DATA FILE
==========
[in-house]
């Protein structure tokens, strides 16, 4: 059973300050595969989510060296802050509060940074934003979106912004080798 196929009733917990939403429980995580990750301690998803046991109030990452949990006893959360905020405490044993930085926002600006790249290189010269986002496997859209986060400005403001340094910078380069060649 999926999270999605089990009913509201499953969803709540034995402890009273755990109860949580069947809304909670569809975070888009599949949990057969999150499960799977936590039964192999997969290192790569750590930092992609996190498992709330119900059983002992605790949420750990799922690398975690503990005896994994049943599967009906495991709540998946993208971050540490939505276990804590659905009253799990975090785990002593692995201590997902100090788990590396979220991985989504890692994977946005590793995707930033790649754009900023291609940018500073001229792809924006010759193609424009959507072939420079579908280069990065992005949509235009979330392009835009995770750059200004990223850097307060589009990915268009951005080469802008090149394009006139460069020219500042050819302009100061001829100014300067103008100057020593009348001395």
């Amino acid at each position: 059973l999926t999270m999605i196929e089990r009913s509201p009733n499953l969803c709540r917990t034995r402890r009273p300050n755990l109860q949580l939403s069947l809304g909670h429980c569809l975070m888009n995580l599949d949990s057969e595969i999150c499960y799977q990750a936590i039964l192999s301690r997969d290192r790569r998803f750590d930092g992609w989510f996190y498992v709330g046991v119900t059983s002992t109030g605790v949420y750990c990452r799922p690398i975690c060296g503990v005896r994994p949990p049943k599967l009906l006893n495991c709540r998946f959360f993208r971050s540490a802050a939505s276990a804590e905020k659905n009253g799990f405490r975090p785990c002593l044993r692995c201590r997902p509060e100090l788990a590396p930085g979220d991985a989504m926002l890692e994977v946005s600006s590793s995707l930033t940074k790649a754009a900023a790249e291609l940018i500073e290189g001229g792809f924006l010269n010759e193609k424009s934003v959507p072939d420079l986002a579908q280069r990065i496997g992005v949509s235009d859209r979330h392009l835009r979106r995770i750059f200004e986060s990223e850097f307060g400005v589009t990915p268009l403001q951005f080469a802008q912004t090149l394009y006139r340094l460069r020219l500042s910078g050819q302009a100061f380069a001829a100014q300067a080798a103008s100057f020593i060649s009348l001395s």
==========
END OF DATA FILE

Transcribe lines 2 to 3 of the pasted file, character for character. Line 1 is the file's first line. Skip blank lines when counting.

């Protein structure tokens, strides 16, 4: 059973300050595969989510060296802050509060940074934003979106912004080798 196929009733917990939403429980995580990750301690998803046991109030990452949990006893959360905020405490044993930085926002600006790249290189010269986002496997859209986060400005403001340094910078380069060649 999926999270999605089990009913509201499953969803709540034995402890009273755990109860949580069947809304909670569809975070888009599949949990057969999150499960799977936590039964192999997969290192790569750590930092992609996190498992709330119900059983002992605790949420750990799922690398975690503990005896994994049943599967009906495991709540998946993208971050540490939505276990804590659905009253799990975090785990002593692995201590997902100090788990590396979220991985989504890692994977946005590793995707930033790649754009900023291609940018500073001229792809924006010759193609424009959507072939420079579908280069990065992005949509235009979330392009835009995770750059200004990223850097307060589009990915268009951005080469802008090149394009006139460069020219500042050819302009100061001829100014300067103008100057020593009348001395």
């Amino acid at each position: 059973l999926t999270m999605i196929e089990r009913s509201p009733n499953l969803c709540r917990t034995r402890r009273p300050n755990l109860q949580l939403s069947l809304g909670h429980c569809l975070m888009n995580l599949d949990s057969e595969i999150c499960y799977q990750a936590i039964l192999s301690r997969d290192r790569r998803f750590d930092g992609w989510f996190y498992v709330g046991v119900t059983s002992t109030g605790v949420y750990c990452r799922p690398i975690c060296g503990v005896r994994p949990p049943k599967l009906l006893n495991c709540r998946f959360f993208r971050s540490a802050a939505s276990a804590e905020k659905n009253g799990f405490r975090p785990c002593l044993r692995c201590r997902p509060e100090l788990a590396p930085g979220d991985a989504m926002l890692e994977v946005s600006s590793s995707l930033t940074k790649a754009a900023a790249e291609l940018i500073e290189g001229g792809f924006l010269n010759e193609k424009s934003v959507p072939d420079l986002a579908q280069r990065i496997g992005v949509s235009d859209r979330h392009l835009r979106r995770i750059f200004e986060s990223e850097f307060g400005v589009t990915p268009l403001q951005f080469a802008q912004t090149l394009y006139r340094l460069r020219l500042s910078g050819q302009a100061f380069a001829a100014q300067a080798a103008s100057f020593i060649s009348l001395s």